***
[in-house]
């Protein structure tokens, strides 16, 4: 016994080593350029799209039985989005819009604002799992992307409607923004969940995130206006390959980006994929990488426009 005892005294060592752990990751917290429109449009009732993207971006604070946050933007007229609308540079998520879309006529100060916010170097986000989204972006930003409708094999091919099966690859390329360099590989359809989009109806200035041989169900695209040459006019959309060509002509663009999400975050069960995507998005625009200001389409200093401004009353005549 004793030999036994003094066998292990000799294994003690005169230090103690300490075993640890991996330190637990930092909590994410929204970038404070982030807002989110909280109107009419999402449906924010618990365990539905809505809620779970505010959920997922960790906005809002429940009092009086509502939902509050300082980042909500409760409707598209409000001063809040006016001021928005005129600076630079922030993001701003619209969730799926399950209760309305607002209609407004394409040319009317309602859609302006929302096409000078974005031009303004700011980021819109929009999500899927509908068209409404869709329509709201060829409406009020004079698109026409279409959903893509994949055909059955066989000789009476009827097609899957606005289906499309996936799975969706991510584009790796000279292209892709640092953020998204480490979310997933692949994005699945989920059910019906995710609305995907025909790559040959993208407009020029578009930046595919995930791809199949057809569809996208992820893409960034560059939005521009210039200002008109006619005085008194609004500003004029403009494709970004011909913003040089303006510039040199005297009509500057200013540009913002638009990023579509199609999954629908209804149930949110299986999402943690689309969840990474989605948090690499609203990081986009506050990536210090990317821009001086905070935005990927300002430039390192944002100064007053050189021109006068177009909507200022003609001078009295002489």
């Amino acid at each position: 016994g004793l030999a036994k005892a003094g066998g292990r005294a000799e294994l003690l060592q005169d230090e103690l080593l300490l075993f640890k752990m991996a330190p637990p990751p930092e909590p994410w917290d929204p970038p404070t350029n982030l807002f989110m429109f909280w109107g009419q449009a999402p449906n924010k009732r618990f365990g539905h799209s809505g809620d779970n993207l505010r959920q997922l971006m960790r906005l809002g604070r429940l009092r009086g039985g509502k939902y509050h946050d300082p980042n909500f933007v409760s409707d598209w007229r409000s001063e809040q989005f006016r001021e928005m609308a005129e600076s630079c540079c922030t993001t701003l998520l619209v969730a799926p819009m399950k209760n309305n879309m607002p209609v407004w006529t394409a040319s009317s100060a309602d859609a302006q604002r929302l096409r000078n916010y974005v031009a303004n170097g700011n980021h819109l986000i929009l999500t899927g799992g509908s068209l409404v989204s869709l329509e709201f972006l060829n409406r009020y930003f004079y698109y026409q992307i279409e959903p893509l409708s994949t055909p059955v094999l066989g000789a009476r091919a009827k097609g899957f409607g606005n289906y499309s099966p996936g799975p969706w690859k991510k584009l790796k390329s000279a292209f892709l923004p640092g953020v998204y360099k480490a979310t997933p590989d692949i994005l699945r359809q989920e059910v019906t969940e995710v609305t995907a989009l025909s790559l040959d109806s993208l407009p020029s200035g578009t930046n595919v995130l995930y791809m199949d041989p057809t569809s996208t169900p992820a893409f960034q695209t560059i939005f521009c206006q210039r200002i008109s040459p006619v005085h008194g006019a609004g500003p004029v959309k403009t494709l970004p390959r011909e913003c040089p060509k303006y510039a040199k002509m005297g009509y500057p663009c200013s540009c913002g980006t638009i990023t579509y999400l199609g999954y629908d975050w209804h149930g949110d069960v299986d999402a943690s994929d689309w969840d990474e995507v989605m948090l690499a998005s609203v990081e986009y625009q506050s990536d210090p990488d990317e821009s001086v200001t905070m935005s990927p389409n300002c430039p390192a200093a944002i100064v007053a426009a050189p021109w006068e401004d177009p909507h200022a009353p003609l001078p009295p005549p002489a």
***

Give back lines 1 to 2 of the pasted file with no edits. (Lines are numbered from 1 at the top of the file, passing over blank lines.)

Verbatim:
[in-house]
């Protein structure tokens, strides 16, 4: 016994080593350029799209039985989005819009604002799992992307409607923004969940995130206006390959980006994929990488426009 005892005294060592752990990751917290429109449009009732993207971006604070946050933007007229609308540079998520879309006529100060916010170097986000989204972006930003409708094999091919099966690859390329360099590989359809989009109806200035041989169900695209040459006019959309060509002509663009999400975050069960995507998005625009200001389409200093401004009353005549 004793030999036994003094066998292990000799294994003690005169230090103690300490075993640890991996330190637990930092909590994410929204970038404070982030807002989110909280109107009419999402449906924010618990365990539905809505809620779970505010959920997922960790906005809002429940009092009086509502939902509050300082980042909500409760409707598209409000001063809040006016001021928005005129600076630079922030993001701003619209969730799926399950209760309305607002209609407004394409040319009317309602859609302006929302096409000078974005031009303004700011980021819109929009999500899927509908068209409404869709329509709201060829409406009020004079698109026409279409959903893509994949055909059955066989000789009476009827097609899957606005289906499309996936799975969706991510584009790796000279292209892709640092953020998204480490979310997933692949994005699945989920059910019906995710609305995907025909790559040959993208407009020029578009930046595919995930791809199949057809569809996208992820893409960034560059939005521009210039200002008109006619005085008194609004500003004029403009494709970004011909913003040089303006510039040199005297009509500057200013540009913002638009990023579509199609999954629908209804149930949110299986999402943690689309969840990474989605948090690499609203990081986009506050990536210090990317821009001086905070935005990927300002430039390192944002100064007053050189021109006068177009909507200022003609001078009295002489």